“This offseason would feel better for Seattle if Earl Thomas were attending voluntary workouts and outwardly thrilled with his situation. But Thomas will show up when it matters, and when he does, Ken Norton will be his defensive coordinator after leaving for Oakland. Chris Carson, C.J. Prosise, Rees Odhiambo, George Fant, Nazair Jones will be returning from injury and Duane Brown, Dion Jordan will be starters from Week 1, further strengthening Seattle — though I don’t know if I should include that with offseason moves.”
I’ve never been a fan of the “grades” pieces of any kind but I also understand why they constantly appear...because they are constantly popular. Perhaps the most popular pieces of their kind. If you just said, “Mike Sando’s opinion on each team’s offseason” then it wouldn’t gain nearly as much traction. Not because of Sando, one of the smartest writers at ESPN, but because it doesn’t have something so quick and “easy to understand” as a grade. We got them all throughout school and sometimes afterwards, but we also can’t forget what they mean.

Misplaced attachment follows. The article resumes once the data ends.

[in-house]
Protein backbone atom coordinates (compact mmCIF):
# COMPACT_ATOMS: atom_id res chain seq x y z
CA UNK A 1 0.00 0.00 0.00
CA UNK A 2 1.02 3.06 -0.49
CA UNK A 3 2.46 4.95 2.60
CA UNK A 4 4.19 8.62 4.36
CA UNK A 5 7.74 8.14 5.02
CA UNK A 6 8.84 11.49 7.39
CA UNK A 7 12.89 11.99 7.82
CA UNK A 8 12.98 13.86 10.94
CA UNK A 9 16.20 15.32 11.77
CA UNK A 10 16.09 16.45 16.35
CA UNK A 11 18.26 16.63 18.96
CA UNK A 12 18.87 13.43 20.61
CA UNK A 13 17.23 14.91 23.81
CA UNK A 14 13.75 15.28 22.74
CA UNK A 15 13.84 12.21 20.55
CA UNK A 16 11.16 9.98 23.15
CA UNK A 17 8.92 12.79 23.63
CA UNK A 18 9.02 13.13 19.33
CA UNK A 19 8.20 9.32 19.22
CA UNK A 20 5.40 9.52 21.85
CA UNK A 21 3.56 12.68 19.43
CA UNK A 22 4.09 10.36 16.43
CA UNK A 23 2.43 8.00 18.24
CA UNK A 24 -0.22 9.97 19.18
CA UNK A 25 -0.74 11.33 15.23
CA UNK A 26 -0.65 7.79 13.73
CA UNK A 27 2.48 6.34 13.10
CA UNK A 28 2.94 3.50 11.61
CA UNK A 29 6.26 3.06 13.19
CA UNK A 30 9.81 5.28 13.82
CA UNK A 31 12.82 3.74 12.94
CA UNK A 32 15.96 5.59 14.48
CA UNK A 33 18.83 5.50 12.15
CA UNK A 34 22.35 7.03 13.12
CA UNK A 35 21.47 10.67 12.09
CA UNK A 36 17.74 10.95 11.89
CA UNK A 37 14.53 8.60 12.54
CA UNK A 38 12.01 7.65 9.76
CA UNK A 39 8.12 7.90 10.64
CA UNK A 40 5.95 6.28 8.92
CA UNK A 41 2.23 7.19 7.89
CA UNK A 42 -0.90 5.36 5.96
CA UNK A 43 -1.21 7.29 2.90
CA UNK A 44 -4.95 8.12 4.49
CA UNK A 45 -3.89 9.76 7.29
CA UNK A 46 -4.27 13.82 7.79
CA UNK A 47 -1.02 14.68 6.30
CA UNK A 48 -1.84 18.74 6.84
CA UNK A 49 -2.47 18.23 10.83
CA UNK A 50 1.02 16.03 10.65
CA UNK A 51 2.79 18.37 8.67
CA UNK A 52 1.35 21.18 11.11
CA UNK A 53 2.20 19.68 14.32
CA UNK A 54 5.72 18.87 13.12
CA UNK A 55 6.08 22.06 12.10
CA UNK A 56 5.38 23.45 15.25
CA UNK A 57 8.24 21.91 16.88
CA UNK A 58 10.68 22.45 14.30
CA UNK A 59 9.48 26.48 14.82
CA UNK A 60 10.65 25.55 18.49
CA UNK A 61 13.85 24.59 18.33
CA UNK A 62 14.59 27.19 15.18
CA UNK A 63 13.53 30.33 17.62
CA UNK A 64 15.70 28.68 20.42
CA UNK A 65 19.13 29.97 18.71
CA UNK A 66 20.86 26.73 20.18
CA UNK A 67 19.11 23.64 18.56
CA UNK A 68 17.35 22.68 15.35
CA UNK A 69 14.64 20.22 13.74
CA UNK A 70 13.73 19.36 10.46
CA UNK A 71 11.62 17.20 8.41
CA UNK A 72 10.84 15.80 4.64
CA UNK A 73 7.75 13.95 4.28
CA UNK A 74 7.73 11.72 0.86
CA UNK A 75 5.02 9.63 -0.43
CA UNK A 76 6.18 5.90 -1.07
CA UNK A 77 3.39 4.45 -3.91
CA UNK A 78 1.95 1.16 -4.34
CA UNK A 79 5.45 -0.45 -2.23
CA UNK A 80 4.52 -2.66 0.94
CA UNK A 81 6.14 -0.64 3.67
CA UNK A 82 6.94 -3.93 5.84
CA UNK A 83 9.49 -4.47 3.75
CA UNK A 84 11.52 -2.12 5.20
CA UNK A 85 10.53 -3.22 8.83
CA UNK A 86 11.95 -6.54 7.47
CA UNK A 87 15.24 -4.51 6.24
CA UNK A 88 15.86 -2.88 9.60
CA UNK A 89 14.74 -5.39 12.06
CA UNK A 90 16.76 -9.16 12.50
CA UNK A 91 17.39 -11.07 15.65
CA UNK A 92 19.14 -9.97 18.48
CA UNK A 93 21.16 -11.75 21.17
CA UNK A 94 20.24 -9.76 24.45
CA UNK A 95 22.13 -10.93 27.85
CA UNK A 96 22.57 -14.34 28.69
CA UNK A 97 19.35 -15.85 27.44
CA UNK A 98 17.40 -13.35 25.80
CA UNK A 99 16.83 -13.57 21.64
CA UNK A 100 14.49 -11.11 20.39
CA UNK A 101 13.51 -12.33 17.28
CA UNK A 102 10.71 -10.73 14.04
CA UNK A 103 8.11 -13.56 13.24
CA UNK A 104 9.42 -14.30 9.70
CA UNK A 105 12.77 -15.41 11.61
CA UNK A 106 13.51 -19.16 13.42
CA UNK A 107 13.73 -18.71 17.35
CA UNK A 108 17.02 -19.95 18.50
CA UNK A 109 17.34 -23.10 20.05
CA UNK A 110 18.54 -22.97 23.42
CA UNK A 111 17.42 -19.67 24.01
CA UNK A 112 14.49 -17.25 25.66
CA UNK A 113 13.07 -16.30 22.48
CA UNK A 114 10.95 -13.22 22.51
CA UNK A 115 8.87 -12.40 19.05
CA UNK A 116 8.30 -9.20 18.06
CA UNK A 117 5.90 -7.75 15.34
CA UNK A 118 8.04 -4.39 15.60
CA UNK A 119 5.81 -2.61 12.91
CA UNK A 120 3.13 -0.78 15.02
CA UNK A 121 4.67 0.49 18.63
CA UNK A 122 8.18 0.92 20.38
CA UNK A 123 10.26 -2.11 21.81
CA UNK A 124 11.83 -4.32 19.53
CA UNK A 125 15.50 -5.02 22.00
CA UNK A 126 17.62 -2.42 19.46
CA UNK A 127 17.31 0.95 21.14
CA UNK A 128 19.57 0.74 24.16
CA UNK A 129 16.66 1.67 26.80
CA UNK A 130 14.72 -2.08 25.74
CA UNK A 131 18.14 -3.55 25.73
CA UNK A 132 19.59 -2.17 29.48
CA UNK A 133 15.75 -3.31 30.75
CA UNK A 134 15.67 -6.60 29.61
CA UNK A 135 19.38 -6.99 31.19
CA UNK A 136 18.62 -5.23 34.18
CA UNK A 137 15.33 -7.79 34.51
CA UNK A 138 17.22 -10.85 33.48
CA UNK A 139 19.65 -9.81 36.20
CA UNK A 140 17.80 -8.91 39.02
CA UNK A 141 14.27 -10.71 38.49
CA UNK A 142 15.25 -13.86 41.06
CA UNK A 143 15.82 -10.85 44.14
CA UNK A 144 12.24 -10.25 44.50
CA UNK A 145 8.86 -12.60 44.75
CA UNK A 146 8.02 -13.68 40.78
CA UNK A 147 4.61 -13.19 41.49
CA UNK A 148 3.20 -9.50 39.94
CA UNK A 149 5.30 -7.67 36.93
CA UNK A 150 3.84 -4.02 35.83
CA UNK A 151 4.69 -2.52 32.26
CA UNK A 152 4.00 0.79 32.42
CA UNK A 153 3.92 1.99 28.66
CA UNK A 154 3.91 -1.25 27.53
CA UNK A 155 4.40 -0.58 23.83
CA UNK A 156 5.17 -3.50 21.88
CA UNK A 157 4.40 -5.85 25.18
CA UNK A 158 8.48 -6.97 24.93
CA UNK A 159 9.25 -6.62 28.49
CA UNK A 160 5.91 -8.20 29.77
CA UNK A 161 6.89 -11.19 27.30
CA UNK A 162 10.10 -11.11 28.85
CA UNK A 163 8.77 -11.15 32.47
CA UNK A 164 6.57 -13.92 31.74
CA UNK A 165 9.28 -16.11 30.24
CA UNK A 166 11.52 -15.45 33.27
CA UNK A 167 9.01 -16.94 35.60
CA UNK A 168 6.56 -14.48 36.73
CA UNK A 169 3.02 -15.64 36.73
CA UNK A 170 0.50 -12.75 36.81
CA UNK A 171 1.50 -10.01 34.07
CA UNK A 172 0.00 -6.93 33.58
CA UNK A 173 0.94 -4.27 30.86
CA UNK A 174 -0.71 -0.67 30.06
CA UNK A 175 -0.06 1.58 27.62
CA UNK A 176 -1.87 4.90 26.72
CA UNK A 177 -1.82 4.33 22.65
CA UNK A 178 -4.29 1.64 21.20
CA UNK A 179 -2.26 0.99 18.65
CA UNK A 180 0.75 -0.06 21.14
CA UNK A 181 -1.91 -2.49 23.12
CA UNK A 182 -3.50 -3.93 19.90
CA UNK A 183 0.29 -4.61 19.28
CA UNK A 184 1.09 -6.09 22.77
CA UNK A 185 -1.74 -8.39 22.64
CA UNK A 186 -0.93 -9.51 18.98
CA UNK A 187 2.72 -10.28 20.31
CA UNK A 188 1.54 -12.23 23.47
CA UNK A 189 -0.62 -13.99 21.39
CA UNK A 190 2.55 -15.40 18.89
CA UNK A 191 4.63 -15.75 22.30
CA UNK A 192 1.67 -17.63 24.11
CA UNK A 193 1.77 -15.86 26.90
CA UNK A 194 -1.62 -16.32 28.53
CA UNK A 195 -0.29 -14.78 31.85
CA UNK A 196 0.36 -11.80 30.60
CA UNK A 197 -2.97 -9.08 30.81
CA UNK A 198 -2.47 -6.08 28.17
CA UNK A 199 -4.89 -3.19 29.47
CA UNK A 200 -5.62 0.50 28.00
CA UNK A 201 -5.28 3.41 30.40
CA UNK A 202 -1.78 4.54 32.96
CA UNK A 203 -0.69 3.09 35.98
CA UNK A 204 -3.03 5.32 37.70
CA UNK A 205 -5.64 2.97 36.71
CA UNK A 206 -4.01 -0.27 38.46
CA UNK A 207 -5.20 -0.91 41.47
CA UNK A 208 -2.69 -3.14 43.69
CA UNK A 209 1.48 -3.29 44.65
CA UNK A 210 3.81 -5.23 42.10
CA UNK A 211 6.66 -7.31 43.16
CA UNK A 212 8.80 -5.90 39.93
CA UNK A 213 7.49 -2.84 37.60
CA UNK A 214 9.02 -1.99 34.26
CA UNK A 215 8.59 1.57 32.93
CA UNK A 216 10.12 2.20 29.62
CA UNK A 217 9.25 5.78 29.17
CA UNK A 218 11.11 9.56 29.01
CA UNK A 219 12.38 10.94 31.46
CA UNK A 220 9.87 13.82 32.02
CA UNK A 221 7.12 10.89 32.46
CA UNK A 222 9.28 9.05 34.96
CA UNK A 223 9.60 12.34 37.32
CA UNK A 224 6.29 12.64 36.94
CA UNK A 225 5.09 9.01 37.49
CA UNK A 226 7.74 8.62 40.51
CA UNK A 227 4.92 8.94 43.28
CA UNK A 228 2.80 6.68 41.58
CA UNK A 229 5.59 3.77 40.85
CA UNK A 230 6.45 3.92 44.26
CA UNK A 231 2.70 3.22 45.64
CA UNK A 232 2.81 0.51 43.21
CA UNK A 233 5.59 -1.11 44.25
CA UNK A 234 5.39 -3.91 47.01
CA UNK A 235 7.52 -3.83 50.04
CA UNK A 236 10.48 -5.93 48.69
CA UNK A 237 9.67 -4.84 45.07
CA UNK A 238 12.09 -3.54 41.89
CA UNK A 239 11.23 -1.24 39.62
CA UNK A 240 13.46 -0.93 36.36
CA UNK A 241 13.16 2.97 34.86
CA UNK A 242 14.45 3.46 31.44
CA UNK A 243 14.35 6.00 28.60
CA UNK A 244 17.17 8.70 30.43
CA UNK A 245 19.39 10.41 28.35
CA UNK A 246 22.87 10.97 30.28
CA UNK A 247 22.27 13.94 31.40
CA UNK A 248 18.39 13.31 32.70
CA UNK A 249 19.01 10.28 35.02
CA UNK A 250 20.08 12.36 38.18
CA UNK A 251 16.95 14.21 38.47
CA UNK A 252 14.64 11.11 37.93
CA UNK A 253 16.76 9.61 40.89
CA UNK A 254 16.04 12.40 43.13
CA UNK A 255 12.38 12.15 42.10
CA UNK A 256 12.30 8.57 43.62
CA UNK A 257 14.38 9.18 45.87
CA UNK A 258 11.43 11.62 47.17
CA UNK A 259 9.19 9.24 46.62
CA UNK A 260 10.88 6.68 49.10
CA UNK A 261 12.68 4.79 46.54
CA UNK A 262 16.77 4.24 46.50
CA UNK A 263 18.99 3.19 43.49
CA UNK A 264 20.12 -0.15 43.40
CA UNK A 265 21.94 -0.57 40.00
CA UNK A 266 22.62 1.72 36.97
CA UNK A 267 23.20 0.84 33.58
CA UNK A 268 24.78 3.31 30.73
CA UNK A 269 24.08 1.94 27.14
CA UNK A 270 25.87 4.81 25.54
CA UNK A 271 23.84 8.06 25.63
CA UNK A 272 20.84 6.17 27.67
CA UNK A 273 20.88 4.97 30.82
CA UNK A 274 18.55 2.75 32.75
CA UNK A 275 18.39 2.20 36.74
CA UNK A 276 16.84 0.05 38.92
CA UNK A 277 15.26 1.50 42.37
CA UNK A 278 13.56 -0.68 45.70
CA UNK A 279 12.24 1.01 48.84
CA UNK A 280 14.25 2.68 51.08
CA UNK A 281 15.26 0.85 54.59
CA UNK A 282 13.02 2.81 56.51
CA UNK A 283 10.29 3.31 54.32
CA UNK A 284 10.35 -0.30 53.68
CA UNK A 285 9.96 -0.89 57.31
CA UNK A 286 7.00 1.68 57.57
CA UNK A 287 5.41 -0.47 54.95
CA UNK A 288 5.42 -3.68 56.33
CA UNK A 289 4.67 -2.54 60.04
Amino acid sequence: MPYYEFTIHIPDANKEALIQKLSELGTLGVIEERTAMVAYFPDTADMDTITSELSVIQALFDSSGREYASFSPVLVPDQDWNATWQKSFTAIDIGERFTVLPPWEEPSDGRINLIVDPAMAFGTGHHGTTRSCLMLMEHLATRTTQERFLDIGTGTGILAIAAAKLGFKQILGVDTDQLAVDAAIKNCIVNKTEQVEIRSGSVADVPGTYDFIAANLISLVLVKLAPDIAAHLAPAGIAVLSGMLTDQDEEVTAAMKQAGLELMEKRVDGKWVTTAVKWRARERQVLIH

A grade isn’t always about “right or wrong.” Sometimes it’s about what you personally believe. And that’s how I got from A to C.